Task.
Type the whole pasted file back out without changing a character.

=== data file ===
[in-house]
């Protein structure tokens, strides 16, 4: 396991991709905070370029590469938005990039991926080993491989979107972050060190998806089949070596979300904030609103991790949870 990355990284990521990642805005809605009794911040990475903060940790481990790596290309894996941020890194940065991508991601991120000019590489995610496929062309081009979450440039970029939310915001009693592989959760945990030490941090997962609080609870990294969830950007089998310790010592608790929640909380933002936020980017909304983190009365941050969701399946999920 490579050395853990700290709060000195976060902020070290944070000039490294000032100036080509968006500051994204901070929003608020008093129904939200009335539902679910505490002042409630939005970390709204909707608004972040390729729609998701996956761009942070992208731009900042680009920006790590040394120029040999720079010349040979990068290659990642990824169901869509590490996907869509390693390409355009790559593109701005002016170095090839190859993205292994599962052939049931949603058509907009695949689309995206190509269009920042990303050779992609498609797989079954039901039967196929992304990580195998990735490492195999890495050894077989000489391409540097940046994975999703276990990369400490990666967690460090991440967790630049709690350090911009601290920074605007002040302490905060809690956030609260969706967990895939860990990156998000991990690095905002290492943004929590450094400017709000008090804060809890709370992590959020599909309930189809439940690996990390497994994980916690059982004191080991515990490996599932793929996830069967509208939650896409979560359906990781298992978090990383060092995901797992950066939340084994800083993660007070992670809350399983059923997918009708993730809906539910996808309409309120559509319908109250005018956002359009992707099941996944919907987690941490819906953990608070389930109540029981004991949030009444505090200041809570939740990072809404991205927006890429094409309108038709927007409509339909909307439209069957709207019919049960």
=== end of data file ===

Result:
[in-house]
């Protein structure tokens, strides 16, 4: 396991991709905070370029590469938005990039991926080993491989979107972050060190998806089949070596979300904030609103991790949870 990355990284990521990642805005809605009794911040990475903060940790481990790596290309894996941020890194940065991508991601991120000019590489995610496929062309081009979450440039970029939310915001009693592989959760945990030490941090997962609080609870990294969830950007089998310790010592608790929640909380933002936020980017909304983190009365941050969701399946999920 490579050395853990700290709060000195976060902020070290944070000039490294000032100036080509968006500051994204901070929003608020008093129904939200009335539902679910505490002042409630939005970390709204909707608004972040390729729609998701996956761009942070992208731009900042680009920006790590040394120029040999720079010349040979990068290659990642990824169901869509590490996907869509390693390409355009790559593109701005002016170095090839190859993205292994599962052939049931949603058509907009695949689309995206190509269009920042990303050779992609498609797989079954039901039967196929992304990580195998990735490492195999890495050894077989000489391409540097940046994975999703276990990369400490990666967690460090991440967790630049709690350090911009601290920074605007002040302490905060809690956030609260969706967990895939860990990156998000991990690095905002290492943004929590450094400017709000008090804060809890709370992590959020599909309930189809439940690996990390497994994980916690059982004191080991515990490996599932793929996830069967509208939650896409979560359906990781298992978090990383060092995901797992950066939340084994800083993660007070992670809350399983059923997918009708993730809906539910996808309409309120559509319908109250005018956002359009992707099941996944919907987690941490819906953990608070389930109540029981004991949030009444505090200041809570939740990072809404991205927006890429094409309108038709927007409509339909909307439209069957709207019919049960």